Add delisted and bought out stocks
Vectorvest does not contain historical information for stocks that we're traded but are now delisted. For example, try to find circut city (CC) in the historical database. For backtesting purposes it seems that this would be pertinent info. For example, screens that were run 5 years ago would show different results than the same screens run over the same time period today because today's database no longer contains some of those stocks.
Richard Watkins commented
To know your search is good by using Backtest, it is important that all traded stocks are in the database across the dates being tested. Otherwise the results are skewed owing to survivorship bias. I note that there are comments going back to 2010 so I wonder why there has been no response from VV on why this has not been addressed.
Michael Catmull commented
UPDATE: I spoke with VV Support today. They do not have any plans now or in the future to fix this significant deficiency.
Michael Catmull commented
I COMPLETELY AGREE. I was a member a few years ago. I uncovered this serious FUNDAMENTAL bug when trying to find a short search that would have been beneficial after the financial crisis. I knew of some tickers that were simply "gone" (Does anyone remember LEHMAN BROS?)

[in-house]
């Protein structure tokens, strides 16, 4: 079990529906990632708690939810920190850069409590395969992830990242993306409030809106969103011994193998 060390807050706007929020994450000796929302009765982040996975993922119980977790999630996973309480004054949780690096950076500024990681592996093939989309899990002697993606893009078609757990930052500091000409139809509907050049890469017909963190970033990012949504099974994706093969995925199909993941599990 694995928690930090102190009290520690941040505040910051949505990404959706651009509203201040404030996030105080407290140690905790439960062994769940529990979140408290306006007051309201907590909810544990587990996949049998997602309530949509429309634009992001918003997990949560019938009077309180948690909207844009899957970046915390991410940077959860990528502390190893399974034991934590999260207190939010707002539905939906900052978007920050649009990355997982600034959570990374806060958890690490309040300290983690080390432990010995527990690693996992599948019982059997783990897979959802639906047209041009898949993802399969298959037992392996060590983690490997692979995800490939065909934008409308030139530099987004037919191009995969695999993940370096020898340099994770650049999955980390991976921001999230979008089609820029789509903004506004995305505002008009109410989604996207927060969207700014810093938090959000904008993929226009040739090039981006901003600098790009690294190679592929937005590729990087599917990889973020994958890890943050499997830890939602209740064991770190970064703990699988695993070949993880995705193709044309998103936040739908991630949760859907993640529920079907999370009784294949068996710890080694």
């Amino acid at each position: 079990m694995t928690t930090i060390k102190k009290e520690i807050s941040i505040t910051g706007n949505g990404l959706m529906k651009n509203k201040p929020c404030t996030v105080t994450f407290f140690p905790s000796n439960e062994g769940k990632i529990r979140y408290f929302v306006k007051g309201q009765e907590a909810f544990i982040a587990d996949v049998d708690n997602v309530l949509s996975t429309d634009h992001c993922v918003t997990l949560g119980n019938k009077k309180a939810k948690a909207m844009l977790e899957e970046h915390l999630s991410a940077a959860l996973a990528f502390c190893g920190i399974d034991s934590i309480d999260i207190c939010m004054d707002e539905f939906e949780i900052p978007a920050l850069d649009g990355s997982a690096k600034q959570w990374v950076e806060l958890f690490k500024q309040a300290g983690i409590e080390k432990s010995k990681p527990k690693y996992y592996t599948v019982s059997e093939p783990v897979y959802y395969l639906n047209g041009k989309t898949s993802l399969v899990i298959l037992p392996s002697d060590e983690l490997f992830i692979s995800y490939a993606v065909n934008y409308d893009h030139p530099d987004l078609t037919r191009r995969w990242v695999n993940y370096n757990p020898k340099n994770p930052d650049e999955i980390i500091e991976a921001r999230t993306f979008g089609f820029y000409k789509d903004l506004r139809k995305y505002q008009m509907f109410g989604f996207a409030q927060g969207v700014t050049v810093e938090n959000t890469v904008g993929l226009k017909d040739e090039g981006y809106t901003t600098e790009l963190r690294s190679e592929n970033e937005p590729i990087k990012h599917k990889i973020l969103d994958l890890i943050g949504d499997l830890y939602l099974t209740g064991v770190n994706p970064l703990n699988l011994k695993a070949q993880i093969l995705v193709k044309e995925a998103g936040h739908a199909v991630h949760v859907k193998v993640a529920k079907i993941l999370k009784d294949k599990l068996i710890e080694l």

This significant bug basically compromises not only our positions but also several of the proprietary metrics VV uses (e.g., MTI, VVC Composite Index, VV Views, BSR – to a lesser degree, etc).</b>
I find it difficult to believe people are voting “Create Stop Loss Strategy: Buy 10 -- Hold 15” when the source of their data could be misleading.
Without these stocks, are we really left with only the “cream of the crop?” Meaning if you are a “long-only” investor and all stocks that went belly-up during the crisis, your results may be better than you would have actually experienced.
On the flip side, if a company is acquired at a premium, it no longer appears in the searches could reduce some of the results unrealistically.
It really makes the BackTester useless - IMHO - as you really can’t assume that data is realistic.
I am a Oracle database programmer by trade. If VV would like to I could explore trying to restore this information. I wouldn't need any of VV's proprietary information – just the table definitions and a reliable historical dataset.